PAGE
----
Friday, August 16, 2013

All Can Be Swept Aside with Annihilation: Tenebre (1982)

Tenebre (Italy, 1982) (AKA "Unsane", "Under the Eyes of the Assassin")
rating: ****1/2
starring: Anthony Franciosa, Christian Borromeo, Mirella D'Angelo

After a brief hiatus from directing "straight" gialli in favor of his two supernaturally-fueled "giallo hybrids" Suspiria and Inferno, Dario Argento went back to the sub-genre in the early 80s, creating this magnificent Euro-horror. Often welcomed by many fans as one of Argento's finest film, Tenebre is an Italian giallo at its best, dotted along with the most gruesome bloodletting to compete with the brutality of the slasher films of its decade as well as the best twist and turns the sub-genre can offer.

Peter Neal is an American novelist visiting Rome to promote his new giallo novel "Tenebrea", where it gathered quite a name for itself both from hardcore fans and Nay-Sayers. Unfortunately for him, someone had taken their love for his new book to a whole new level by murdering women in a manner based on his works. As the bodycount began to climb, and the killer somehow finding ways to toy with him, Peter has no choice but to try and find the culprit himself before the death threats he's receiving becomes a horrible reality.

As a plot, Tenebre's premises were rather basic for a giallo movie, wherein Argento himself had based this film on a personal experience involving a fan sending him obscure letters. Despite the simplicity of the idea, the film somehow (through a series of twist, turns and visual clues) managed to be an enjoyable and really engaging mystery that dares you to piece together all the events, all the while playing with your expectations. You can actually notice the director's theme of sight and memory played around for some of the film's major plot points; showing how something that should or shouldn't be there could mean differently throughout the story's development, a similar play he did in the climax of Deep Red and Suspiria, as well in his later works such as his underrated 90s giallo Trauma.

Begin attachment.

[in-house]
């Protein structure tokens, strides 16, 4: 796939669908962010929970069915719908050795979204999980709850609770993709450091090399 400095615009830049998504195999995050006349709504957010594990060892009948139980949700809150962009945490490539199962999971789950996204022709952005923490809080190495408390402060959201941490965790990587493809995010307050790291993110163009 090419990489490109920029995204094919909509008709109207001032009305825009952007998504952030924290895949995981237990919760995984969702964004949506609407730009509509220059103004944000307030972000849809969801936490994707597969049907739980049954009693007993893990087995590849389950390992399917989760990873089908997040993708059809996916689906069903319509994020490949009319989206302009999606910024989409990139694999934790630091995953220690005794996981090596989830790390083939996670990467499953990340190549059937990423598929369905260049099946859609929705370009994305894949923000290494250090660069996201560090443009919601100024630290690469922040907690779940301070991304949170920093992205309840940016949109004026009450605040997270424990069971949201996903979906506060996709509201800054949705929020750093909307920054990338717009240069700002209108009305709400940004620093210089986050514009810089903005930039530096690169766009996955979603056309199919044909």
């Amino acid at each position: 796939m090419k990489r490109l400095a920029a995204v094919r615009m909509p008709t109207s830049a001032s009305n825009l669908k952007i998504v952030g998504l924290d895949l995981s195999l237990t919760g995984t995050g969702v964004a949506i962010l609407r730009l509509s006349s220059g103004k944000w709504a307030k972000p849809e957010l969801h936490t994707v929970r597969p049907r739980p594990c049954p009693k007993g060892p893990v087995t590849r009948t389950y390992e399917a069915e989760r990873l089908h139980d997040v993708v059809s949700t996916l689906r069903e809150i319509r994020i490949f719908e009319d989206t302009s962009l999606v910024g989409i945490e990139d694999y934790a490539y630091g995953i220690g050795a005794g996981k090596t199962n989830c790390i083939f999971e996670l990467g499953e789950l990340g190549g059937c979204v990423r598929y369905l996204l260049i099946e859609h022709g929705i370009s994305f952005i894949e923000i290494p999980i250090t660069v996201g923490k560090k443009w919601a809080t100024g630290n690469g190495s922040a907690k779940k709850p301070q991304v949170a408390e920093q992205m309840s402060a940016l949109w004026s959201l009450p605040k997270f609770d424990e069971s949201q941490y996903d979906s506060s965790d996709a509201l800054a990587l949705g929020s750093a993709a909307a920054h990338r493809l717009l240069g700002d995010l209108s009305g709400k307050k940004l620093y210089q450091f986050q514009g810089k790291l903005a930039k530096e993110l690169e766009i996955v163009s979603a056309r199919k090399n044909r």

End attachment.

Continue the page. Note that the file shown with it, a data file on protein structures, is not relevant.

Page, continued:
Interestingly, Tenebre is apparently Argento's first take into eroticism, with the story focusing a lot on sexual deviancy and gender, a fact that made this film's misogynistic bodycounting more controversial. It's given early on that the culprit has a tendency to enjoy their killings as they take quick snapshots of the bodies as a form of memorabilia with a voyeuristic take on it, the reason for this only hinted in snippets of flashbacks that may explain killer's mindset on womanhood. This was, in turn, exploited rather formulaically in the sense that Tenebre shows its obvious American slasher film influences, featuring nubile and sexually active beautiful women being punished in a more savage manner than their male counterpart's demise.

It's appallingly sexist, but it did forged a rather unforgettable story and a killer to be feared for its sheer madness, so by the time the twist reveal came, the impact of it were made all the more shocking as the culprit was either someone we least expected, or rather one we didn't suspect enough despite the obvious.